Whilst Professionals still has the warmth and humour of GBBO, it is different, can you describe the vibe of the show, what do you think makes it work?
Liam: It’s pretty much the same format as Bake Off – having the judges and presenters – and it’s the chefs who are from such completely different walks of life, that all bring something to the show. Even though Benoit and Cherish are there to critique they also bring such great personalities to the show. Added to the mix are the teams who are all at the top of their game, they produce such insanely amazing pieces, they bring such an added spectacle to the series. I would call it the Willy Wonka of pastry world, I think that’s why it works and I hope it’s fun to watch.
Tom: It’s a heightened version of Bake Off, the standard is much more exacting I suppose. The teams put themselves under so much more pressure. They are doing something that they have built their whole careers and life around so there is that added element to it. You learn so much more about them as people, it’s lovely to watch their journey. It has all of that warmth and human interest, the high falutin patisserie side is there, but you also get to see the humour, which is a coping mechanism. I call it Bake Off’s bitchy older sister who has been away at university and comes back with a lot of knowledge and a bit of attitude. Passions run high. It’s got that added edge and drama to it.
Professionals is distinctive from other foodie shows where chefs compete against each other, in that you get to see teamwork and the artistry of pastry at its best. Was there a lot of pressure at the start of the series, and intense moments as the rivalry hots up?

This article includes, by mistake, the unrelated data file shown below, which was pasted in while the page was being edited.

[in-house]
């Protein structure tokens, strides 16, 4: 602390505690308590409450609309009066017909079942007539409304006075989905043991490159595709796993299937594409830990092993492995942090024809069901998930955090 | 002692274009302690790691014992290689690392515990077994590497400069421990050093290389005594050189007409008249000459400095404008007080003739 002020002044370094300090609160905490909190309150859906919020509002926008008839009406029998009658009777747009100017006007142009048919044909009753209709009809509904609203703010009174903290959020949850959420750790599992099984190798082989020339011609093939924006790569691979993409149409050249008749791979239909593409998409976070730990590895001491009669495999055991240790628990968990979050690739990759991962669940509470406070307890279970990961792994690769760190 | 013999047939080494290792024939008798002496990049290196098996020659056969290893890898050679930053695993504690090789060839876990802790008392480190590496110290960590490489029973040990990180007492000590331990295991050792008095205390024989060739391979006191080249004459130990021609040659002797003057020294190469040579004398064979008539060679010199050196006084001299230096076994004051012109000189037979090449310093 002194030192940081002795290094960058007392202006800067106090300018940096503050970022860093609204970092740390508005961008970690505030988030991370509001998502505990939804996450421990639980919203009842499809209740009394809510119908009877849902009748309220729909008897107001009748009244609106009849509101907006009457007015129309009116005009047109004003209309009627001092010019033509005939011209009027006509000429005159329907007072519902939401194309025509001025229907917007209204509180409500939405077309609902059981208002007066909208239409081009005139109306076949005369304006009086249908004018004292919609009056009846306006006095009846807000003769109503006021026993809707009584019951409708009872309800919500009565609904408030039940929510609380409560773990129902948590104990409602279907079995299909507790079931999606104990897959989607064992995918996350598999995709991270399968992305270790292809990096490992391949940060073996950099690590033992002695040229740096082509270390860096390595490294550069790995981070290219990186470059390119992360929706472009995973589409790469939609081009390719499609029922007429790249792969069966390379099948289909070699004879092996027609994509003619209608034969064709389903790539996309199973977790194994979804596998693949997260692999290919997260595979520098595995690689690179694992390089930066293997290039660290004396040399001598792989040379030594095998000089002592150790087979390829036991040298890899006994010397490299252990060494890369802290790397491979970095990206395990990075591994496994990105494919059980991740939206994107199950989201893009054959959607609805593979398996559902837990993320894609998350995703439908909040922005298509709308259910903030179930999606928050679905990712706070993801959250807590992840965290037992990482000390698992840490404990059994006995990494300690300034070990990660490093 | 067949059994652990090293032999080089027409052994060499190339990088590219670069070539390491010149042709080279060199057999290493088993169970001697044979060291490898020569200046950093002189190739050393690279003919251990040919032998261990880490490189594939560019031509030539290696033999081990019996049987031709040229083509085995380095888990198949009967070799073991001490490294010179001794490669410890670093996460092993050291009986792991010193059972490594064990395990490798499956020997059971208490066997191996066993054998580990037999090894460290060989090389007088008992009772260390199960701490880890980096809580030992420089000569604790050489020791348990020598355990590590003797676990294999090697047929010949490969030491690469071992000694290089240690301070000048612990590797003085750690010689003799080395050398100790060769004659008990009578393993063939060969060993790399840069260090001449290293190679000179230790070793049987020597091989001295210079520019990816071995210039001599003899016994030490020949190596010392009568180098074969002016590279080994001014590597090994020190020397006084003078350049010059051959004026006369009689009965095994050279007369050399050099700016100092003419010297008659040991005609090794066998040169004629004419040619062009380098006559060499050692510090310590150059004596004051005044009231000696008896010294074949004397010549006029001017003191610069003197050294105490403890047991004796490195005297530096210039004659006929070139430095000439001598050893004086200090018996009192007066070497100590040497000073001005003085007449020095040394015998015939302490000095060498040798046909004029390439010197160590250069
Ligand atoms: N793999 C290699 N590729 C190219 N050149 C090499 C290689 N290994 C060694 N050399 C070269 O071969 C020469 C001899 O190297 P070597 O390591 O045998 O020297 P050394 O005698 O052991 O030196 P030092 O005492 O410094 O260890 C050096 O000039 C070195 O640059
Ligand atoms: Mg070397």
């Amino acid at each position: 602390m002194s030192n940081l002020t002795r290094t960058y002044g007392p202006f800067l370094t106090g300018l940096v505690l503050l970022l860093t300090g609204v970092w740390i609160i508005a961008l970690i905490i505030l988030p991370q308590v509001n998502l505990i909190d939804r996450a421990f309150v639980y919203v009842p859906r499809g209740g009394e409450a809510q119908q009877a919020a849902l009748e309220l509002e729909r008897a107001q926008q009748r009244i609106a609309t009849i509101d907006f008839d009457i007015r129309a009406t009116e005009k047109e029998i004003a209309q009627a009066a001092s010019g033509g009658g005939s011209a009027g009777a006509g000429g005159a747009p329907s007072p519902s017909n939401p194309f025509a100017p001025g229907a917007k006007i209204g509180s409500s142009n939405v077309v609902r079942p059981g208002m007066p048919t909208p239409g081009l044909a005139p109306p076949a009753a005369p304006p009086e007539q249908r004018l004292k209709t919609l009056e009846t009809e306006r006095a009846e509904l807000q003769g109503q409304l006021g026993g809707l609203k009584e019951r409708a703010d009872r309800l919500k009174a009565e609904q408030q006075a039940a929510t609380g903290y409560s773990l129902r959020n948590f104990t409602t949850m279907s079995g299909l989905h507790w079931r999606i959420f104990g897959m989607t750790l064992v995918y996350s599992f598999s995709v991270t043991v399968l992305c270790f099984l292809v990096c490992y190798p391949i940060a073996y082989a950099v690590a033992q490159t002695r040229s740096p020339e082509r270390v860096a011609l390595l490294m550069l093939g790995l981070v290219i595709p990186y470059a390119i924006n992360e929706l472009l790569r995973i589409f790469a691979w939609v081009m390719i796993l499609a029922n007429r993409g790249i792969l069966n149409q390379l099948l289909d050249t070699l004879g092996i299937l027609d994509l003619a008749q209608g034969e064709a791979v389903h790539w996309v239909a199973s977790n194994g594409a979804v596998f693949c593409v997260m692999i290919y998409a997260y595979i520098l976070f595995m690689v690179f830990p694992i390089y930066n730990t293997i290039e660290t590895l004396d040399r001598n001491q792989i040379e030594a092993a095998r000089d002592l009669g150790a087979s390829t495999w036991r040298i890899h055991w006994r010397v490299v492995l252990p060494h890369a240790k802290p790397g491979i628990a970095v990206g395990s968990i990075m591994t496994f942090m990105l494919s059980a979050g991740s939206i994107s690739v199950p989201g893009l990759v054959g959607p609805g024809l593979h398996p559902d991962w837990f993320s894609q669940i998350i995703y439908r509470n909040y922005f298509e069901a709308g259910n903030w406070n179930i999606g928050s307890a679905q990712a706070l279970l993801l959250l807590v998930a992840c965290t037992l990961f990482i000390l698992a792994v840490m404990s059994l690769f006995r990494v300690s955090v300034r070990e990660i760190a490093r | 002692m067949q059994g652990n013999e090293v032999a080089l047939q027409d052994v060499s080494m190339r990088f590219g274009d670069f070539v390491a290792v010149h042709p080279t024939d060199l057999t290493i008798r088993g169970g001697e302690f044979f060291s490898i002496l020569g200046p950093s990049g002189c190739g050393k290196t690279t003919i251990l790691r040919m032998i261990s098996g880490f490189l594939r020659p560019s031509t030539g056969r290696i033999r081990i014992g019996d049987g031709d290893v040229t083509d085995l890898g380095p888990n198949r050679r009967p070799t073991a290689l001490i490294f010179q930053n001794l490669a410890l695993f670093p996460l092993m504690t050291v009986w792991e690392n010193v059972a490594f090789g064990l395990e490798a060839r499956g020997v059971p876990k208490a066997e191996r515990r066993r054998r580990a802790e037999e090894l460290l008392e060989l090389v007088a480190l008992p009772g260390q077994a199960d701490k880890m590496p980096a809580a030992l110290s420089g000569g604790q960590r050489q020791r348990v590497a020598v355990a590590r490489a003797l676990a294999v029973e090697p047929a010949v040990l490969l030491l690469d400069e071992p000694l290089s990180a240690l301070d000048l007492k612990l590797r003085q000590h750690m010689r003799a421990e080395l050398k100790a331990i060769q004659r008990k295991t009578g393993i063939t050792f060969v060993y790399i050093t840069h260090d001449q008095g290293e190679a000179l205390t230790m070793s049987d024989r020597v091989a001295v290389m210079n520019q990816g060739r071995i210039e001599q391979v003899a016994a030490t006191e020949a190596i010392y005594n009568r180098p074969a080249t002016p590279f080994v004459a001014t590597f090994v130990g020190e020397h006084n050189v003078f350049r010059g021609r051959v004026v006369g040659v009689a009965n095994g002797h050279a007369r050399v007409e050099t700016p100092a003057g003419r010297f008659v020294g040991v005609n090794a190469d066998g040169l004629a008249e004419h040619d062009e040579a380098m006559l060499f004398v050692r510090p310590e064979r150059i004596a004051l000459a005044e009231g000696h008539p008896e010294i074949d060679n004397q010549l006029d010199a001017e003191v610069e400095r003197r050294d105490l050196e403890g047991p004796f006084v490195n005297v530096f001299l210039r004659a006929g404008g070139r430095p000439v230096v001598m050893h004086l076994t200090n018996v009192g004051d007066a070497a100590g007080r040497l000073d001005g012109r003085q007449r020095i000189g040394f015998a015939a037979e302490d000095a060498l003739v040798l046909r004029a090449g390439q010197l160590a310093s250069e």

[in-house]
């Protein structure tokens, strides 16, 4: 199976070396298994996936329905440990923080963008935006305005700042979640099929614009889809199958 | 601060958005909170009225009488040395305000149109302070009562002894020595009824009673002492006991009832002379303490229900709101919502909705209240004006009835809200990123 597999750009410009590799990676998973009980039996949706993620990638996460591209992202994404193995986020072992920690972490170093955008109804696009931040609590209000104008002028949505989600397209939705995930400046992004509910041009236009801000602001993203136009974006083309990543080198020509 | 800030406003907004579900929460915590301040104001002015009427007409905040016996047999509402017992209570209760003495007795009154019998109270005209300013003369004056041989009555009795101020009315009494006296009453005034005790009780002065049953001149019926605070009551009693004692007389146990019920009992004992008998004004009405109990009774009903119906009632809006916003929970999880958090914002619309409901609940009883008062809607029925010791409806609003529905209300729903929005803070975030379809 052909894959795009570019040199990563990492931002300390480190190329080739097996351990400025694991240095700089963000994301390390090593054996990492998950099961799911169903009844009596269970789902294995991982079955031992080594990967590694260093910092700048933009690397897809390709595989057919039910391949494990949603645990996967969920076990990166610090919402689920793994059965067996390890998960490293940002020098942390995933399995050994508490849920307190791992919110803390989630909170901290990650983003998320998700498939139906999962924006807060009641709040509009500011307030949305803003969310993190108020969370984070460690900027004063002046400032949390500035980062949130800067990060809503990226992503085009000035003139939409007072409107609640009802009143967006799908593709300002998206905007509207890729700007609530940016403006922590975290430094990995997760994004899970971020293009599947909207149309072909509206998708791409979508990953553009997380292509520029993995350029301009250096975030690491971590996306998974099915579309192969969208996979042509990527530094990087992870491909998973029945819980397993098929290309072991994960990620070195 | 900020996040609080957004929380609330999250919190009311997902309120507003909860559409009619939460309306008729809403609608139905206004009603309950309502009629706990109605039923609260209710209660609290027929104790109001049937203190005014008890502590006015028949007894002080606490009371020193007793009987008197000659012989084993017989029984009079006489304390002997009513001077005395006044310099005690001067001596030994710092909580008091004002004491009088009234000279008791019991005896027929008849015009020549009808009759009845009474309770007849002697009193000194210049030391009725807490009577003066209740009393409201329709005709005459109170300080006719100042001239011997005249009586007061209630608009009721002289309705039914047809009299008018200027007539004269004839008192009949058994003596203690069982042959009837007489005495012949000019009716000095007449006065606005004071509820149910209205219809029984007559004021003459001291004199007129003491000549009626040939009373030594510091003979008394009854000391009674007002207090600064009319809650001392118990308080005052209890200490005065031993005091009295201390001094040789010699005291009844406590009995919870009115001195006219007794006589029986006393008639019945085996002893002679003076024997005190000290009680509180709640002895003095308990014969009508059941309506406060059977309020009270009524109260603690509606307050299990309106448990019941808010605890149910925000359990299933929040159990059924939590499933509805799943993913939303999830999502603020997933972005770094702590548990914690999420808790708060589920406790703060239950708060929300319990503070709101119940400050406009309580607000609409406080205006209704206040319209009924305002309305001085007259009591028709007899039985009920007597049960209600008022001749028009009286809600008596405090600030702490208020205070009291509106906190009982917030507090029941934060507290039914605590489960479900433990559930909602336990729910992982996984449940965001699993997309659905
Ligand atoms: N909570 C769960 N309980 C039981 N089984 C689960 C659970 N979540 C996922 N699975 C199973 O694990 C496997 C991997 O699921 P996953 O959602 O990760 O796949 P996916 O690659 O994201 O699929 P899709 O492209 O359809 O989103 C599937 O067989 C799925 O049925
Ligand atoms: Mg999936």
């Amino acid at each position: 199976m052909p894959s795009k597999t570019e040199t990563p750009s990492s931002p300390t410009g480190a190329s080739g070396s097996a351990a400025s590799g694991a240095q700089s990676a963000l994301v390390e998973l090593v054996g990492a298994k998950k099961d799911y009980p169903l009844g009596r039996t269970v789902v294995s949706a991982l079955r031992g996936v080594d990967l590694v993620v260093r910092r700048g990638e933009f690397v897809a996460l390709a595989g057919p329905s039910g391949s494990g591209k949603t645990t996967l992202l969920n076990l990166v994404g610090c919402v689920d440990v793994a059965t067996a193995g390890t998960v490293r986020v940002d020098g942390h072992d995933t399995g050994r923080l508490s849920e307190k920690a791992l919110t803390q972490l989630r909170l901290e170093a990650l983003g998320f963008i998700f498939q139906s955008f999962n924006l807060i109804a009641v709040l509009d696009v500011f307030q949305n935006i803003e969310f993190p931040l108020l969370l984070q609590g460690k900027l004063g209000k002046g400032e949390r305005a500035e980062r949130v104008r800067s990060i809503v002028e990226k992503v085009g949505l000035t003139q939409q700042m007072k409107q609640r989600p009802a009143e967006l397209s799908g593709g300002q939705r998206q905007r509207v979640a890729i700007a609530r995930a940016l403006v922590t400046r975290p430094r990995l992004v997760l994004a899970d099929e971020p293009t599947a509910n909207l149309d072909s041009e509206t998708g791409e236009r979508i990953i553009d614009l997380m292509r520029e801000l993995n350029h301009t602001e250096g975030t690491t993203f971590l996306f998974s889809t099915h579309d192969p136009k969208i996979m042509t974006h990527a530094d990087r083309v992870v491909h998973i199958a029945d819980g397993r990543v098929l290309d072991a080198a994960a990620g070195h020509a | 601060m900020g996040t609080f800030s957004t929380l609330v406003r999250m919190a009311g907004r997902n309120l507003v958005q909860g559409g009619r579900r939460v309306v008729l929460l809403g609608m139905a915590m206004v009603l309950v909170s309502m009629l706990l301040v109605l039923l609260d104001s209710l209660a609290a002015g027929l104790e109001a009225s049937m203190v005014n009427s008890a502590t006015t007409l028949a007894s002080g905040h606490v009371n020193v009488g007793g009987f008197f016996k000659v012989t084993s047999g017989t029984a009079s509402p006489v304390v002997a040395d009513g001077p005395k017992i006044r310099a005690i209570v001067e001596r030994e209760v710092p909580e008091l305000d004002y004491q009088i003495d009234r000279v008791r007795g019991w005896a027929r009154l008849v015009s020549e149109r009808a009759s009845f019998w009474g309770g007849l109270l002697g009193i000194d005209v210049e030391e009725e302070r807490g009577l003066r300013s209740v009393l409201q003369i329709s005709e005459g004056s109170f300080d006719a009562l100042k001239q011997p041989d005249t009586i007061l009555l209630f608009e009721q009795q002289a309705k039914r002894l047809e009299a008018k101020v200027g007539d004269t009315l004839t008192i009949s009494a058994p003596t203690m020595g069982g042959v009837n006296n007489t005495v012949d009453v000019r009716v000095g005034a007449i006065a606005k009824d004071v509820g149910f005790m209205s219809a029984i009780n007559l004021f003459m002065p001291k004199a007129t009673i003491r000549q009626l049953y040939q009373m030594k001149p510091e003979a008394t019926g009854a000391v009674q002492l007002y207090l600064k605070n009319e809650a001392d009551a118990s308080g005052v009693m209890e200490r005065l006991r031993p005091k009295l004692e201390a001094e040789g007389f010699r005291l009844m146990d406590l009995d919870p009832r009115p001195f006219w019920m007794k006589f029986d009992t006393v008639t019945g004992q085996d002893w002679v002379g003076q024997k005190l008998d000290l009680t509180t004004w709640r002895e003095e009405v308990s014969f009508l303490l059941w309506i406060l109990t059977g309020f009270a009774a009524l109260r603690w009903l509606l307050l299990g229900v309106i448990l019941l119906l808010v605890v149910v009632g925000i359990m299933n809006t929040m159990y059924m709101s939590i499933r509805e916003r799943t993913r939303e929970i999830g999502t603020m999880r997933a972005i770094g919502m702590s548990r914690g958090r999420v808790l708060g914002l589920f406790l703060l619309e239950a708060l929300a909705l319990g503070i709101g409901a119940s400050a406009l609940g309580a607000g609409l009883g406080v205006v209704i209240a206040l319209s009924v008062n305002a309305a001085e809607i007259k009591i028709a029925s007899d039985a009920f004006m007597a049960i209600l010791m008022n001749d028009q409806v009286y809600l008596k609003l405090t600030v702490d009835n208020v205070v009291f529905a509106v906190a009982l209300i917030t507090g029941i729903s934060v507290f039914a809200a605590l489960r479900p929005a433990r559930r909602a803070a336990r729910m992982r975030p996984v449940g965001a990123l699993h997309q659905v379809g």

Tom: Well of course there is a competitive edge to the show as it’s a high end patisserie competition, but what I thought was lovely was that there was also this great element of support to a disastrous moment. It’s a rollercoaster of a series and there are disasters that happen along the way but everyone felt for the team that suffered and they all learned from each other. They were all going through the same experience.
Liam: There was a different form of tension for me throughout the series, the first couple of weeks it was a learning curve for us, and for the chefs involved. And then as you get towards the end, there is a different kind of tension as you know you are approaching the final, and that’s a big thing.
Were you surprised at the overall expertise of the professional pastry chefs this series, and what is a stand-out moment for you in the series? What have you learned from the show?
Liam: I knew they were all going to be really good as they are professionals by trade, but some of the things that they came up with were so unbelievable. A stand out moment was in one of the earlier weeks and one team in particular were outstanding, I spent a good 5 minutes looking at their showpiece as it was so spectacular. I learned so much more about patisserie equipment, there is some crazy snazzy stuff out there. In terms of ingredients I learned about flavour profiles, what flavours match best. The chefs show some massive triumphs and it is very emotional.